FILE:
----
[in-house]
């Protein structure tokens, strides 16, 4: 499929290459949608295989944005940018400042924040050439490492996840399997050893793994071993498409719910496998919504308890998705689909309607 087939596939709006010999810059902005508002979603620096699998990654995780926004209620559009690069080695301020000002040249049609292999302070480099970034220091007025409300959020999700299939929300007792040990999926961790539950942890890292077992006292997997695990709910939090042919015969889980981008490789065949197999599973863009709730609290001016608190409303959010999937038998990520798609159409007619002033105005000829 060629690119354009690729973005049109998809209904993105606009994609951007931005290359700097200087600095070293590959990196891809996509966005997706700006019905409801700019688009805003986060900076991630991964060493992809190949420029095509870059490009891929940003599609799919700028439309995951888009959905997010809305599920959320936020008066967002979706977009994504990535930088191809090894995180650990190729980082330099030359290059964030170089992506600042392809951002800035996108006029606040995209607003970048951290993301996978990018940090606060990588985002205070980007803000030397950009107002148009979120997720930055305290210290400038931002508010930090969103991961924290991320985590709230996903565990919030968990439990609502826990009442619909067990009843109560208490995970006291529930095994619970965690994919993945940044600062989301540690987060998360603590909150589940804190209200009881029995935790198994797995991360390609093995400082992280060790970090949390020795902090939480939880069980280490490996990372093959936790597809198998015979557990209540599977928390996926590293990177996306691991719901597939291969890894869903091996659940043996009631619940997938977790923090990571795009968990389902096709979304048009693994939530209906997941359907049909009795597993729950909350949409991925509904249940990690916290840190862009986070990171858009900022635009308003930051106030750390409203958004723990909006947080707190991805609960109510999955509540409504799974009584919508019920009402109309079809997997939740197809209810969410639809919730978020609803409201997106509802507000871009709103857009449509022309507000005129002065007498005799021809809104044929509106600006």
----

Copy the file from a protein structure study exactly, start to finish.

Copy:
[in-house]
């Protein structure tokens, strides 16, 4: 499929290459949608295989944005940018400042924040050439490492996840399997050893793994071993498409719910496998919504308890998705689909309607 087939596939709006010999810059902005508002979603620096699998990654995780926004209620559009690069080695301020000002040249049609292999302070480099970034220091007025409300959020999700299939929300007792040990999926961790539950942890890292077992006292997997695990709910939090042919015969889980981008490789065949197999599973863009709730609290001016608190409303959010999937038998990520798609159409007619002033105005000829 060629690119354009690729973005049109998809209904993105606009994609951007931005290359700097200087600095070293590959990196891809996509966005997706700006019905409801700019688009805003986060900076991630991964060493992809190949420029095509870059490009891929940003599609799919700028439309995951888009959905997010809305599920959320936020008066967002979706977009994504990535930088191809090894995180650990190729980082330099030359290059964030170089992506600042392809951002800035996108006029606040995209607003970048951290993301996978990018940090606060990588985002205070980007803000030397950009107002148009979120997720930055305290210290400038931002508010930090969103991961924290991320985590709230996903565990919030968990439990609502826990009442619909067990009843109560208490995970006291529930095994619970965690994919993945940044600062989301540690987060998360603590909150589940804190209200009881029995935790198994797995991360390609093995400082992280060790970090949390020795902090939480939880069980280490490996990372093959936790597809198998015979557990209540599977928390996926590293990177996306691991719901597939291969890894869903091996659940043996009631619940997938977790923090990571795009968990389902096709979304048009693994939530209906997941359907049909009795597993729950909350949409991925509904249940990690916290840190862009986070990171858009900022635009308003930051106030750390409203958004723990909006947080707190991805609960109510999955509540409504799974009584919508019920009402109309079809997997939740197809209810969410639809919730978020609803409201997106509802507000871009709103857009449509022309507000005129002065007498005799021809809104044929509106600006």